As Ghana was publicly declaring “the year of return”, both Earna and Imakhus attended the Homecoming Summit only to realise that this call to the diaspora was for Ghanaians leaving abroad. Yet, they are hopeful that the message is more than a touristic plot and this year, 250 African Americans who have lived in the country for over 25 years have applied for citizenship and are awaiting a conclusive outcome.
One Africa has also championed a petition in Ghana, click below for more information on the work of these two beautiful sistahs and mamas, as well as for more info on the 6th region of the AU.
Saturday, June 30, 2018, Kemi Seba was holding his book signing, following the release of his new book "L'Afrique Libre ou la Mort - A Free Africa or death" at Moussa L'africain, a restaurant located in the heart of Paris, near les Halles. " During 3 hours, a constant parade of supporters came to buy their copy of the book, sometimes two or three, from a big brother and a world icon against the oppression of afro-descendants and campaigning for the sovereignty of Africa. In the greatest calm and respect, the session was punctuated by embraces and words of encouragement, in order to provide practical support to the activist and author Kemi Seba. In two hours, more than 500 books were sold.
Keep reading below for our review of Kemi Seba's book
"L'Afrique Libre ou la Mort" awakens us to the resurgence of a pan-African movement in the 21st century embodied by Kemi Seba. This fight is part of the continuity of the mission of our ancestors who fought for the sovereignty of Africa in order to, as will tell the author, "regain our former nobility".
The resonance of the title to the slogan of Thomas Sankara, Pan-African resistance icon of the 1980s "La Patrie ou la Mort, nous vaincrons - the fatherland or death, we will overcome" and the choice of the cover of the book in front of the tomb of the latter in the cemetery of Dagnoen in Burkina Faso are full of symbolism and bearers of hope.
The Pan-African mission for the liberation and self-determination of our people is still to be written and its enemies since the pseudo-independances of Africa, especially in the francophone zone, have since sophisticated their systems of impoverishment of Africa and its people all over the world.
"A Free Africa or death", therefore, retraces the geopolitical struggle of Kemi Seba and his NGO "Urgences Panafricanistes" and their legitimacy and relevance in an era where neocolonialism has transferred to ultraliberal globalism. As a result, Kemi Seba has surrounded himself with many like-minded international figures who, like him, oppose predatory exogenous forces of the 21st century, including seven men that he carefully selected to preface his book, namely:
Biram Dah Abeid, the Mauritanian politician, anti-slavery leading figure in Mauritania and in the Arab world. Jailed several times, he received in 2013 the Human Rights Prize of the United Nations.
Alexandre Douguine, Russian geopolitician, philosopher, anti-imperialist, strategic advisor of the Duma (Russian Parliament) and the Military Academy in Moscow. He is considered the most influential Russian ideologue.
Elie Domota, Guadeloupean revolutionary, trade unionist, independence activist, spokesman for the LKP (Liyannaj Kont Pwofitasyon, meaning together against the Protifasion in French and general Secretary of the UGTG (General Union of the workers of Guadeloupe).
Pedro Biscay, Argentinian lawyer who specializes in economic crime. Peronist activist advocating the Tricontinental alliance, he was for many years the Director of the Central Bank of Argentina. He is the founder of the Centre for research and prevention of economic crime.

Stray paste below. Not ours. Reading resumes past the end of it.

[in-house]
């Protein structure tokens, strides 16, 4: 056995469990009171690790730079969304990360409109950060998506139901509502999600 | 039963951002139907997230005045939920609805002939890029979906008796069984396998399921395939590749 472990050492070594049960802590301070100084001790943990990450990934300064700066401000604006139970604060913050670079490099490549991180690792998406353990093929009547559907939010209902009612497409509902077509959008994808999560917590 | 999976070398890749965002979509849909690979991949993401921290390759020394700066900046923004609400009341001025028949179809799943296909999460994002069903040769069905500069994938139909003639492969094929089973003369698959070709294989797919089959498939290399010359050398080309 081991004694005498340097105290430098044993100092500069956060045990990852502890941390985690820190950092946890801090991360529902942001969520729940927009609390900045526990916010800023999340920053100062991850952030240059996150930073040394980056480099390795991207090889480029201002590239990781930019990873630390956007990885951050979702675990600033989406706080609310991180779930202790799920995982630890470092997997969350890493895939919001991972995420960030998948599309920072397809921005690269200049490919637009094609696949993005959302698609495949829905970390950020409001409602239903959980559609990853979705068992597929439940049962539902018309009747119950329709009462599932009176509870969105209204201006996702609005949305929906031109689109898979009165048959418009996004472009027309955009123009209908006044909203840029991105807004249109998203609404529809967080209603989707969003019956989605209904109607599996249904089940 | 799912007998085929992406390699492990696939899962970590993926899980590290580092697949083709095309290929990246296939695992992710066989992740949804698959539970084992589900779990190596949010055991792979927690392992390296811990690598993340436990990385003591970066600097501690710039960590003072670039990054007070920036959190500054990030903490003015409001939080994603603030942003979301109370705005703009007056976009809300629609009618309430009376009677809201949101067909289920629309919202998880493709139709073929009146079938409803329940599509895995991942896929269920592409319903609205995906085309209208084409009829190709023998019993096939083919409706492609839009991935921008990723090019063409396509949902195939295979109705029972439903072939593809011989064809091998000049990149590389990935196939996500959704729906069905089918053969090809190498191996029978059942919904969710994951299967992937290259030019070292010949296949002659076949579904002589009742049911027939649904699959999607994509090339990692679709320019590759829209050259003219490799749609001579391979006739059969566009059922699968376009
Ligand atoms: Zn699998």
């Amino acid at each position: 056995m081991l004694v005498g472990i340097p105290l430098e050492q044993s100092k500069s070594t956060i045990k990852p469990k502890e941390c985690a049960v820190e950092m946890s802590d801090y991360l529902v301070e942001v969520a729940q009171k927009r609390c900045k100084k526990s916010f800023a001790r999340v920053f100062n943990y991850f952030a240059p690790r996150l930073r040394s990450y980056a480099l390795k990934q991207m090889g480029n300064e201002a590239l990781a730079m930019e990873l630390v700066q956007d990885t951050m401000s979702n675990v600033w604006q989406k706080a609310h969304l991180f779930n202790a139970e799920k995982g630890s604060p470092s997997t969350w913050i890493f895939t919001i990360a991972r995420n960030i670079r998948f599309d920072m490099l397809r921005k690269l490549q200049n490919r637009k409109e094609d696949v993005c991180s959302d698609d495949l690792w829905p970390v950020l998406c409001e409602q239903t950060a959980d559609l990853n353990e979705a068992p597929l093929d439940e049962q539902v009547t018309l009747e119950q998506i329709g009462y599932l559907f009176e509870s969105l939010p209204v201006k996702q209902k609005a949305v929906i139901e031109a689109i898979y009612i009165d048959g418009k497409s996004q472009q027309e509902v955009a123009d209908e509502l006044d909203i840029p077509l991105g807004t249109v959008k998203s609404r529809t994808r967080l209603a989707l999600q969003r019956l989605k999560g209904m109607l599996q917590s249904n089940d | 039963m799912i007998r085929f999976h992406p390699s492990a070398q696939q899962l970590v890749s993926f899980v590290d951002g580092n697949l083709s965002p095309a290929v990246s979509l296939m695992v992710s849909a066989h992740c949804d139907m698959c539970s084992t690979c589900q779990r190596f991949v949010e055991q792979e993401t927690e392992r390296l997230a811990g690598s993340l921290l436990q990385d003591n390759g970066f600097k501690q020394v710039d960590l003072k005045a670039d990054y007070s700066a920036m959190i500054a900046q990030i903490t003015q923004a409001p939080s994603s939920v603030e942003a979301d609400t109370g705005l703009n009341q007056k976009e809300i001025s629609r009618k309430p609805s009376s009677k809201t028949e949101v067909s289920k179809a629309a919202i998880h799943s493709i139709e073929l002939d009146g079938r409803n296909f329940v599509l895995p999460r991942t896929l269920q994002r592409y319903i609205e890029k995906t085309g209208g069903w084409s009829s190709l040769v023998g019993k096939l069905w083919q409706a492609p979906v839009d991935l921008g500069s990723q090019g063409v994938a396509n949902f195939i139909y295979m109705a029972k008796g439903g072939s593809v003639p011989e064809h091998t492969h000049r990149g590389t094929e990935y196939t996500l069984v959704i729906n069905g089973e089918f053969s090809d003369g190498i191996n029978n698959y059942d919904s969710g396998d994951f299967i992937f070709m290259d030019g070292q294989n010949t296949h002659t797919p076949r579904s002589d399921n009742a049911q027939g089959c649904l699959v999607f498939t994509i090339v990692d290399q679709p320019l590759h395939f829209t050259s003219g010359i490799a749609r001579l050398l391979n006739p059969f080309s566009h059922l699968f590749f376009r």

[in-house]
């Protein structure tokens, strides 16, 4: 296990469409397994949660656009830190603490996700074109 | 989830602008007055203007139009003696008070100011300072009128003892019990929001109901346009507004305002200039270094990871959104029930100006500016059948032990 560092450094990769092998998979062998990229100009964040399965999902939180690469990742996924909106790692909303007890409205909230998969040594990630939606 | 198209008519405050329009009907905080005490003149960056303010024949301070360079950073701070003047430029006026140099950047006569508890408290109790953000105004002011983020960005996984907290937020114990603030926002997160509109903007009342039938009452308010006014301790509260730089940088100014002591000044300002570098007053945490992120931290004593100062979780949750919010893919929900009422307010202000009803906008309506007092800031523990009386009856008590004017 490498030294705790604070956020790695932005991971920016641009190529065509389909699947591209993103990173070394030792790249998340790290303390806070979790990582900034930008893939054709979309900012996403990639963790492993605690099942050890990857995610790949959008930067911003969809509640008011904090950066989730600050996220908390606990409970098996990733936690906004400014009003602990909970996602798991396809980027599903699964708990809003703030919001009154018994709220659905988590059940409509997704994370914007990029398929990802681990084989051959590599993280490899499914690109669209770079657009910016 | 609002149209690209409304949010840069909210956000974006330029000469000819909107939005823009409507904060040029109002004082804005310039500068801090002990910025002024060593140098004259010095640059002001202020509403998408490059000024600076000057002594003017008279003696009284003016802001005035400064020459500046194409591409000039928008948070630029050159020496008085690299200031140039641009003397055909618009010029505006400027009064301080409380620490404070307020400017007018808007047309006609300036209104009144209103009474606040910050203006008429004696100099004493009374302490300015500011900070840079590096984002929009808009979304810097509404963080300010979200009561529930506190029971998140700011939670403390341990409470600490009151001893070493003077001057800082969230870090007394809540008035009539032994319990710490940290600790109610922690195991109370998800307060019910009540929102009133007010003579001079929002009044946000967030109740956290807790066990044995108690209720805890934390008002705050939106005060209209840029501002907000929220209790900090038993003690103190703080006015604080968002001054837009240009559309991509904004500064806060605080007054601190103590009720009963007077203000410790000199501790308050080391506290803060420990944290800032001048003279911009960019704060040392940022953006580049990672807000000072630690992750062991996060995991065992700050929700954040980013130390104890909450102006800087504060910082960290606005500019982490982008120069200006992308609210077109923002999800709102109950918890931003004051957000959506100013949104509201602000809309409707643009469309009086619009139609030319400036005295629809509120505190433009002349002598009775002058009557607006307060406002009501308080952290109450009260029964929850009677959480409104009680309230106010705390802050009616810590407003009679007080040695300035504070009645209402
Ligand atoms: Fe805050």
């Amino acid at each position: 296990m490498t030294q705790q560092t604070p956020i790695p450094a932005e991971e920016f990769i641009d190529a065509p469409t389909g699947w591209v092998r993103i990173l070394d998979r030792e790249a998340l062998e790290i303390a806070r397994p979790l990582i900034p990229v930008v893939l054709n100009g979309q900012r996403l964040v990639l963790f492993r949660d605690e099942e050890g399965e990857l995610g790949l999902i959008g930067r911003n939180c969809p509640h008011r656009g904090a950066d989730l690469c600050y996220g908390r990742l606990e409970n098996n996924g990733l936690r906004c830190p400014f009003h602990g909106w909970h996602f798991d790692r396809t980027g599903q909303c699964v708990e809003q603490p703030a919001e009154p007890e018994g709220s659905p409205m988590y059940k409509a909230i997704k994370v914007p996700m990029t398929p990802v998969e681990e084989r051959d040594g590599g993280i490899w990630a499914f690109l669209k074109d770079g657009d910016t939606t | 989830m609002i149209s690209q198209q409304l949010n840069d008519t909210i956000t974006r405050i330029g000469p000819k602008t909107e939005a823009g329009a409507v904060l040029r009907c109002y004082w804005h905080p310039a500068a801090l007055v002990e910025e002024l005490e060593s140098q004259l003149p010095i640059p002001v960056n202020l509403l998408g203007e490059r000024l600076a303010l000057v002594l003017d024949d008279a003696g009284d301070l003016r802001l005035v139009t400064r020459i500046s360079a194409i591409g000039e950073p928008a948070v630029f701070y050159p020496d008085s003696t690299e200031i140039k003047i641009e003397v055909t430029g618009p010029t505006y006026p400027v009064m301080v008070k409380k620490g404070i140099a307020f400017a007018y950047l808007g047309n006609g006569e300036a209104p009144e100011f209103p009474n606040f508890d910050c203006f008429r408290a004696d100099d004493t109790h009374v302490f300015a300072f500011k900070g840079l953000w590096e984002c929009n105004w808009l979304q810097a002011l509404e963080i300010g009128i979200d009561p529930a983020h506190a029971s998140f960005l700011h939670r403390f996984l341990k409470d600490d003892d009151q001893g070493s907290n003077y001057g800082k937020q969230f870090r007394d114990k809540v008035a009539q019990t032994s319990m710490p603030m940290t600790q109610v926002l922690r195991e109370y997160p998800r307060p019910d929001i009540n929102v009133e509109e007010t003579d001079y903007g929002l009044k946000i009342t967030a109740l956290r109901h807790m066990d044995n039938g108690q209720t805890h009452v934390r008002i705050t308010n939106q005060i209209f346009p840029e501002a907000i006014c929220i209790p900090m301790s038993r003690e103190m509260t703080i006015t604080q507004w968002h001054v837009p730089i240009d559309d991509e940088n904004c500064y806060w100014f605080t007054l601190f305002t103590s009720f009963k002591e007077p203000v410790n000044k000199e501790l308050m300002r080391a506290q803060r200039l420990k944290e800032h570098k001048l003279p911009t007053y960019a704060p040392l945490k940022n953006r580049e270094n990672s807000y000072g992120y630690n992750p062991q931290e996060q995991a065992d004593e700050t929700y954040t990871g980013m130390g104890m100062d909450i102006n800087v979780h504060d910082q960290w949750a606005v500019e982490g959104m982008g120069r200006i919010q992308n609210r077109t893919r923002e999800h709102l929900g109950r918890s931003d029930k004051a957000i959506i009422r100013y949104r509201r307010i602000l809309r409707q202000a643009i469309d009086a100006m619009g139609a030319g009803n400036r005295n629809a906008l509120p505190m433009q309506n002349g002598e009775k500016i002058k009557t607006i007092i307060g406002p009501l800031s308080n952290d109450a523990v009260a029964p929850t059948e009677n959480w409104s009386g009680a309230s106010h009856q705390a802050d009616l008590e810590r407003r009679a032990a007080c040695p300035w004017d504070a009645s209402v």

Djimon Hounsou, Hollywood Beninese actor, known for his roles, such as in Gladiator, Amistad, Blood Diamond. He is about to release a film about King Behanzin, and a documentary about Vodoun.
Ganiou Soglo, Minister of Culture in Benin from 2008 to 2011 and son of the former President of the Republic of Benin, Nicéphore Soglo. He is considered to be the pygmalion of Beninese cultural life.
Nicolas Anelka, non-conformist and icon in the French suburbs, international footballer and manager who played for PSG, Manchester City and Chelsea.
Continue to read the review of the book below and access the links to order your copy of the book online (your English copy will be available in the next coming months):
In this work, succeeding 3 essays on neocolonialism (Supra Négritude in 2013, Black Nihilism in 2014 and Obscure Epoque in 2016), Kemi Seba provides a framework and reading grid for young Africans and afro-descendants, as well as to future generations, in a plain language to allow them to decrypt the systemic oppression they face and to encourage them to active citizenship, true to his slogan "what African elites do not do for the people, the people will do it themselves".
Kemi Seba's experience on the ground as the president of the NGO Urgences Panafricanistes allowed him to theorize a struggle that is adapted to the realities of this century and which can serve as a guide to any Pan-African resistance movement. According to Kemi Seba, where the African intelligentsia has missed the boat in theorizing in the comfort of their office, formatted in the schools of colonists and failing to link the practice to the theory, " A free Africa or death is in no doubt, the most important book of their political journey and especially a reflective guide for the new generation of Pan-Africanists, far from the theorists who have never experienced the struggle they champion from their keyboards". "L'Afrique libre ou la mort" is published by New African Cultures Editions and for sale on Amazon, Price Minister and FIAT LUX EDITIONS.
See the links below to order your copy of the book and to follow Kemi Seba on social networks: